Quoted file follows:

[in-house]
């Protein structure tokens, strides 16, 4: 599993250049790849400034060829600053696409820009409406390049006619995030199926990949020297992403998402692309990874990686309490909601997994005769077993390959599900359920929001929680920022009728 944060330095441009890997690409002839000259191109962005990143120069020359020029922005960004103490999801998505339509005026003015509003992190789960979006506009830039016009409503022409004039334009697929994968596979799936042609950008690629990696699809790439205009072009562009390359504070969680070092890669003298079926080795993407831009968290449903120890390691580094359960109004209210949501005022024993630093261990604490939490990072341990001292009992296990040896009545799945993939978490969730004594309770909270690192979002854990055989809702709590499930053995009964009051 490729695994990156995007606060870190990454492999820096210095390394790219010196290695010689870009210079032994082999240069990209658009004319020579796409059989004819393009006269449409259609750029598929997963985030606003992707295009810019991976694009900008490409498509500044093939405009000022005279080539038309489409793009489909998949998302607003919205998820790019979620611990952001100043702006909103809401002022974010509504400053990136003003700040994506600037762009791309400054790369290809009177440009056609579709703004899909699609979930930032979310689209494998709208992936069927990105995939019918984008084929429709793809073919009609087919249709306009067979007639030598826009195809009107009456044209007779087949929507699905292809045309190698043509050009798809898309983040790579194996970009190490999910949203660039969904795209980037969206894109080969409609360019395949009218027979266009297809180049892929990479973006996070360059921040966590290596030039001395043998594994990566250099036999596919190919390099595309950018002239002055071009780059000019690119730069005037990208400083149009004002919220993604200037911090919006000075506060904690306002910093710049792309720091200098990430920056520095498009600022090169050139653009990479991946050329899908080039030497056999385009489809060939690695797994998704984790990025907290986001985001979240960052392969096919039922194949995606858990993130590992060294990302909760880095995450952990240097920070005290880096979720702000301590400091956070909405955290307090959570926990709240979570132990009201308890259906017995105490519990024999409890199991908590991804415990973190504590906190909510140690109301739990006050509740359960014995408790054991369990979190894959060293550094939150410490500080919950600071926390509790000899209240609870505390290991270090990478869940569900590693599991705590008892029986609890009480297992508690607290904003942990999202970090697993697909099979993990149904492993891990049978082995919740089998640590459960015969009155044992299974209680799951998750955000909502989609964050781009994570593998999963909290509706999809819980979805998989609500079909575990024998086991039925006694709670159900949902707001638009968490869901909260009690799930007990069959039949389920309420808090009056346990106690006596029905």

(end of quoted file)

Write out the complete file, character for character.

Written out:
[in-house]
């Protein structure tokens, strides 16, 4: 599993250049790849400034060829600053696409820009409406390049006619995030199926990949020297992403998402692309990874990686309490909601997994005769077993390959599900359920929001929680920022009728 944060330095441009890997690409002839000259191109962005990143120069020359020029922005960004103490999801998505339509005026003015509003992190789960979006506009830039016009409503022409004039334009697929994968596979799936042609950008690629990696699809790439205009072009562009390359504070969680070092890669003298079926080795993407831009968290449903120890390691580094359960109004209210949501005022024993630093261990604490939490990072341990001292009992296990040896009545799945993939978490969730004594309770909270690192979002854990055989809702709590499930053995009964009051 490729695994990156995007606060870190990454492999820096210095390394790219010196290695010689870009210079032994082999240069990209658009004319020579796409059989004819393009006269449409259609750029598929997963985030606003992707295009810019991976694009900008490409498509500044093939405009000022005279080539038309489409793009489909998949998302607003919205998820790019979620611990952001100043702006909103809401002022974010509504400053990136003003700040994506600037762009791309400054790369290809009177440009056609579709703004899909699609979930930032979310689209494998709208992936069927990105995939019918984008084929429709793809073919009609087919249709306009067979007639030598826009195809009107009456044209007779087949929507699905292809045309190698043509050009798809898309983040790579194996970009190490999910949203660039969904795209980037969206894109080969409609360019395949009218027979266009297809180049892929990479973006996070360059921040966590290596030039001395043998594994990566250099036999596919190919390099595309950018002239002055071009780059000019690119730069005037990208400083149009004002919220993604200037911090919006000075506060904690306002910093710049792309720091200098990430920056520095498009600022090169050139653009990479991946050329899908080039030497056999385009489809060939690695797994998704984790990025907290986001985001979240960052392969096919039922194949995606858990993130590992060294990302909760880095995450952990240097920070005290880096979720702000301590400091956070909405955290307090959570926990709240979570132990009201308890259906017995105490519990024999409890199991908590991804415990973190504590906190909510140690109301739990006050509740359960014995408790054991369990979190894959060293550094939150410490500080919950600071926390509790000899209240609870505390290991270090990478869940569900590693599991705590008892029986609890009480297992508690607290904003942990999202970090697993697909099979993990149904492993891990049978082995919740089998640590459960015969009155044992299974209680799951998750955000909502989609964050781009994570593998999963909290509706999809819980979805998989609500079909575990024998086991039925006694709670159900949902707001638009968490869901909260009690799930007990069959039949389920309420808090009056346990106690006596029905």